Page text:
totally inappropriate meds/dosages.

    but one needs to experiment with diff meds before they find a good fit. and yes, we're talking about people whose lives have been debilitated to the extent that running around the block just will not suffice.

    the right meds along with therapy is the answer for many many people.
    I started taking antidepressants about a year ago for chronic pain-it has been great. I can now sleep and get a full night's sleep. In return, I now have energy to do the things I need to take care of.

    In addition, I know work was contributing to the insomnia, so I made lifestyle changes. I cut back on my work hours, no longer work extra hours on my days off, and when I'm off duty, I'm off duty. I will not accept any work related calls on my off hours.

    Life is good!
  9. by   ARNPsomeday
    [font=Book Antiqua]Thank you for starting and adding to this enlightening thread. It means alot to this student nurse.

    As an abused child, I had depression, but wasn't diagnosed until the age of 34 after I lost my appetite. Was started on prozac and educated myself thoroughly about the medication and the condition. A year later, I decded to wean myself off it. Five months later, I was sad again. This is one of the most horrendous illnesses a person can suffer! Later, a new psychiatrist gradually put me on five different meds. Two for serotonin action (one tricyclic), and three others that did the same exact thing . (That man is no longer practicing psychiatry!) My primary physician then referred me to one who is also a professor and has wonderful credentials. I have been on effexor and clonazepam prn for anxiety and have never, ever in my life been more stable, productive, kind, and able to learn and think more clearly. My problem is a lack of interest in sex. But I'd rather be asexual than depressed. And I gained alot of weight, but have learned to control my impulses.

    Like others, I am an advocate for therapy or counseling. The fit with the therapist has to be a good one. If one does not learn to control one's thoughts (re-write the script) and one's destructive behavior, then drugs can keep you from sinking, but you will probably never change.

    It seems to me that a caregiver who has known depression has a deep and special empathy for the suffering of others.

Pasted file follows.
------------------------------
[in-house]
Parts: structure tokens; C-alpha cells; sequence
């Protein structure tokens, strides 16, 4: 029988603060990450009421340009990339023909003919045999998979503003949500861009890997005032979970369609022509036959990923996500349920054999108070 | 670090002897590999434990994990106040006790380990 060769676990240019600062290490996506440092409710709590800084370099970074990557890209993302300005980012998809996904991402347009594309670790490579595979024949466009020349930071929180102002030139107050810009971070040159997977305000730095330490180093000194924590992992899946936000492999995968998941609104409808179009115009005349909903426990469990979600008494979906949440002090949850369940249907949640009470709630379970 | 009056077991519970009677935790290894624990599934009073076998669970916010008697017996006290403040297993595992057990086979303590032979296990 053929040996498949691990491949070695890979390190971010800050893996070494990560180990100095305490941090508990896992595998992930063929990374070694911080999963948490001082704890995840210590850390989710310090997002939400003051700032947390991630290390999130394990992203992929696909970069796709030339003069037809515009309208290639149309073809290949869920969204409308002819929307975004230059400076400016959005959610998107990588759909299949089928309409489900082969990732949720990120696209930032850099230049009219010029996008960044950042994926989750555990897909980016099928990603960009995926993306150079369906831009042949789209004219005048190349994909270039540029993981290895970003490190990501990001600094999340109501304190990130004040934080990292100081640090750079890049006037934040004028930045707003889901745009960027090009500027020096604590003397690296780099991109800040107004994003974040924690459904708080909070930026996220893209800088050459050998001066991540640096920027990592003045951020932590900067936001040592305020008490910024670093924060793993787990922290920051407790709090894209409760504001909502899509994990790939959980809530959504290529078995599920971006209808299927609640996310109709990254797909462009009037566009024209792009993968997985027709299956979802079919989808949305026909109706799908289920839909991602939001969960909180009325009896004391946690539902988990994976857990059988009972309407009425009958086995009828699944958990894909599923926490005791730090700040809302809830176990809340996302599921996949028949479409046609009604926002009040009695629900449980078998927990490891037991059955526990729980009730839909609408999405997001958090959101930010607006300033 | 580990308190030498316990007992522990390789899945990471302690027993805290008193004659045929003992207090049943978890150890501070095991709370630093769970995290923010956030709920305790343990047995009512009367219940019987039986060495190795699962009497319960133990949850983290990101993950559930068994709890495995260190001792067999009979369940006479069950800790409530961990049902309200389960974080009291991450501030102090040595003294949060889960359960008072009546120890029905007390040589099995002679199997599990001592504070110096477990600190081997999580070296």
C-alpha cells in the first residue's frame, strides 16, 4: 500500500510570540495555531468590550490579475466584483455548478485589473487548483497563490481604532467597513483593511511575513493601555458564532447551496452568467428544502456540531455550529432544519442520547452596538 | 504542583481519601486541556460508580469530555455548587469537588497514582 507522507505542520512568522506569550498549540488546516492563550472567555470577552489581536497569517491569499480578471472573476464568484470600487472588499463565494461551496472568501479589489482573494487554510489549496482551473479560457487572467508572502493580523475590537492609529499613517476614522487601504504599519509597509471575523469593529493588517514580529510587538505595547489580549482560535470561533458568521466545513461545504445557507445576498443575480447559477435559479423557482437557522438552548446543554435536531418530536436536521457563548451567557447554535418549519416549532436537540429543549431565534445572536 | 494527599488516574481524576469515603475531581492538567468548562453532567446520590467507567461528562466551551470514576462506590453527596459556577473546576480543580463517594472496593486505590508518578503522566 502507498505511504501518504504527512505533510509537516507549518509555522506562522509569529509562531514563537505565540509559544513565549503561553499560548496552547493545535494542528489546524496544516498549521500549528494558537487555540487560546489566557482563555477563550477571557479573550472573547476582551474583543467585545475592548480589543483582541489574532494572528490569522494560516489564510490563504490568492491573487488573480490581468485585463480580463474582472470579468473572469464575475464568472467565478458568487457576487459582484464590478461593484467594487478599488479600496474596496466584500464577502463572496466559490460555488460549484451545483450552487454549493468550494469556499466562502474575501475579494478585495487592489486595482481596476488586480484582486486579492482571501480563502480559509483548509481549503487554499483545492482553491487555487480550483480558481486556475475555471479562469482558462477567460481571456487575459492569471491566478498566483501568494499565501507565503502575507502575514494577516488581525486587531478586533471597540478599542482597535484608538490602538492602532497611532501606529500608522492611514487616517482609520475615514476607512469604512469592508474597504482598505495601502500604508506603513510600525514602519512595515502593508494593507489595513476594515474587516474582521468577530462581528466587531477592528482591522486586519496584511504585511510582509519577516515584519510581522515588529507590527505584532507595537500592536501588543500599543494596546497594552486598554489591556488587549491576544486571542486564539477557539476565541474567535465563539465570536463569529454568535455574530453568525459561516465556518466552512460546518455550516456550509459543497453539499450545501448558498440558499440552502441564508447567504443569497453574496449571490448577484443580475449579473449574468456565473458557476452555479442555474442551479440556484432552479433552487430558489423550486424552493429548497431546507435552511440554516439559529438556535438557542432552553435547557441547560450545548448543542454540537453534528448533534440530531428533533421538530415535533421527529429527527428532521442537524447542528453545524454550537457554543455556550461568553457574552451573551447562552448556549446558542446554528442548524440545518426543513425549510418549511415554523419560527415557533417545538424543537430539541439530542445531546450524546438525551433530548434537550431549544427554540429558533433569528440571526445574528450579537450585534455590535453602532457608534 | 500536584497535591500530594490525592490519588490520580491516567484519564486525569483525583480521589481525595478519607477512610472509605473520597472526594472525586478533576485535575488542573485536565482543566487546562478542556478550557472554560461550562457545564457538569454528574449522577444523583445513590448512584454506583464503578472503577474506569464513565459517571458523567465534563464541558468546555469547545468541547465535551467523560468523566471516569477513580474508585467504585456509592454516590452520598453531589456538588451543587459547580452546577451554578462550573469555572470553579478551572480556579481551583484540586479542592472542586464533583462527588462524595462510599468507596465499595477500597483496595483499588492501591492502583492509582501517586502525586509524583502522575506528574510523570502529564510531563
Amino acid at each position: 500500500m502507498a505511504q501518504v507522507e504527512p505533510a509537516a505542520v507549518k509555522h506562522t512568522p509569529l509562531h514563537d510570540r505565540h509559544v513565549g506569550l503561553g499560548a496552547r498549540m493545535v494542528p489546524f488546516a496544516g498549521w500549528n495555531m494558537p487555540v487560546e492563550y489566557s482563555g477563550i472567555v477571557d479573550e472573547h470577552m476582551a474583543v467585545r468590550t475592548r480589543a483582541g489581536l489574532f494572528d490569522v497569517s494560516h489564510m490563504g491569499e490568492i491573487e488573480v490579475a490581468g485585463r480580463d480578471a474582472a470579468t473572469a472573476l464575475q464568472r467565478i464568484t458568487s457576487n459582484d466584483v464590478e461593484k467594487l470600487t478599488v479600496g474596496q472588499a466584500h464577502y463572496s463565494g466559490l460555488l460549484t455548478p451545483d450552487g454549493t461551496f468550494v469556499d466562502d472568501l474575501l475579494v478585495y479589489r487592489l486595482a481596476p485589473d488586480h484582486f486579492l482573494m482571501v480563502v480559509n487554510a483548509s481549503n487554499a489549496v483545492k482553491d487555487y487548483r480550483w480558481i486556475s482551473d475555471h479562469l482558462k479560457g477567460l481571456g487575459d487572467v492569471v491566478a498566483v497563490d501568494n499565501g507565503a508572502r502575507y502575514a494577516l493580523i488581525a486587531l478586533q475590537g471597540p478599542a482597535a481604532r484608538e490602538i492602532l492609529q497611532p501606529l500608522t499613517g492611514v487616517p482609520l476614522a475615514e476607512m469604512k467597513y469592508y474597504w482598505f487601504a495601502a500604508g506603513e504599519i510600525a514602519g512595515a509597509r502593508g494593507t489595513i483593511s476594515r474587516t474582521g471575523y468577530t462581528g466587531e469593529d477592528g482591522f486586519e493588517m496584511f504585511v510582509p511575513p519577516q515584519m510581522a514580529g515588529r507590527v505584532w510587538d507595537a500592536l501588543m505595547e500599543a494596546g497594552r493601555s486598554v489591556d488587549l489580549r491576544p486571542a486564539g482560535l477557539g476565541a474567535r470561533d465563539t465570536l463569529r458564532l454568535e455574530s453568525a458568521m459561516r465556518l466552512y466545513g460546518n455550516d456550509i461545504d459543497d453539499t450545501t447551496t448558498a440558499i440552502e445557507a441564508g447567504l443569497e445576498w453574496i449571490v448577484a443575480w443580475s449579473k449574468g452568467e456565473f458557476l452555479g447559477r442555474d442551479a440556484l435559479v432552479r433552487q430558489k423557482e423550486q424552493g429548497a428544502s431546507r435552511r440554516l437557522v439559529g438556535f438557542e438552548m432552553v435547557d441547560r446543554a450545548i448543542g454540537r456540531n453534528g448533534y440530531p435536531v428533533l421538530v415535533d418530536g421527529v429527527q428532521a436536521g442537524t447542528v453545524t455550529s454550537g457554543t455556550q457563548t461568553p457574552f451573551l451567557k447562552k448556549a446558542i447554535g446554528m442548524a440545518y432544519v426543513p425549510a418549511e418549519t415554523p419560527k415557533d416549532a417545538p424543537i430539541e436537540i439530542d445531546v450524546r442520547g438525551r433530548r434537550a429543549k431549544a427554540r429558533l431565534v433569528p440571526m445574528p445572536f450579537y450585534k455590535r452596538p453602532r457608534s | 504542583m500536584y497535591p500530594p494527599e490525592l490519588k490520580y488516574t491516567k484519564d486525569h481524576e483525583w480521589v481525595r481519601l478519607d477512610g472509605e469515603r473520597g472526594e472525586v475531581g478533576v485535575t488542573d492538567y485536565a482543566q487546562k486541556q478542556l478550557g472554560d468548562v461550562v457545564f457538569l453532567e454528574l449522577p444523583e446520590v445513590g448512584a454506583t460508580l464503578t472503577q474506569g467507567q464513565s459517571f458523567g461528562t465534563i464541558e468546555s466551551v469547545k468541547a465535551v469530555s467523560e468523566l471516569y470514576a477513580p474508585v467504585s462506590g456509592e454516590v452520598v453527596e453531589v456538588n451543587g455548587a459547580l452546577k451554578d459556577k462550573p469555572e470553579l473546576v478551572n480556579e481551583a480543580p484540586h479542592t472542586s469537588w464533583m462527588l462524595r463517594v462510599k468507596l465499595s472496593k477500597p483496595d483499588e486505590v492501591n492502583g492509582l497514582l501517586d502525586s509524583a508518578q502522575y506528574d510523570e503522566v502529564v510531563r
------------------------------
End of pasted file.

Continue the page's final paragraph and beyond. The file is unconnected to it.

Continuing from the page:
[font=Book Antiqua]This is my question to you: as a RN, does one keep one's mental illness to oneself until one is well established in a hospital position? What about a position in psych?
    Last edit by ARNPsomeday on Feb 26, '05
  10. by   medpsychRN
    I've talked about it occasionally with (close) other nurses but the discussion is mainly focused on length of time before the med starts working, side effects etc. I generally don't make it a habit and don't ever discuss it with the docs.

    Although I work in a a very supportive environment, I work in a hospital and like any hospital (or any place of employment I guess), people love to gossip. And some people can be judgemental. I would never discuss it with a patient.

    Recovering from anorexia is really tough and you must have had a fantastic therapist and beyond that did some hard work to get yourself together. Having insight into mental illness is helpful to patients as you can then be more understanding and emphathic.

    I'm sure you'll love psych. One piece of advice, when looking for a job, choose a teaching hospital. It's wonderful!
  11. by   ARNPsomeday
    Thank you, thank you medpsychRN for sharing some of your perspective and experience. I was leaning more toward not discussing it at all because you just never know- whether colleague, patient or doc.

    I will be certain to apply for a position in a teaching hospital. :chuckle

    Quote from medpsychRN
    I've talked about it occasionally with (close) other nurses but the discussion is mainly focused on length of time before the med starts working, side effects etc. I generally don't make it a habit and don't ever discuss it with the docs.

    Although I work in a a very supportive environment, I work in a hospital and like any hospital (or any place of employment I guess), people love to gossip. And some people can be judgemental. I would never discuss it with a patient.

    Recovering from anorexia is really tough and you must have had a fantastic therapist and beyond that did some hard work to get yourself together. Having insight into mental illness is helpful to patients as you can then be more understanding and emphathic.

    I'm sure you'll love psych. One piece of advice, when looking for a job, choose a teaching hospital. It's wonderful!
  12. by   KacyLynnRN
    Literally, every nurse I work with is on an antidepressant...I have personally been on Paxil (was great, but very difficult to quit taking) and am now on Zoloft. We have talked about this issue at work before as well. I have wondered before if taking antidepressants was a nurse thing, or if a large percentage of the rest of the population take antidepressants as well.
  13. by   kar212
    Paxil 20mg daily for long standing anxiety. Not related to my career, though. It works!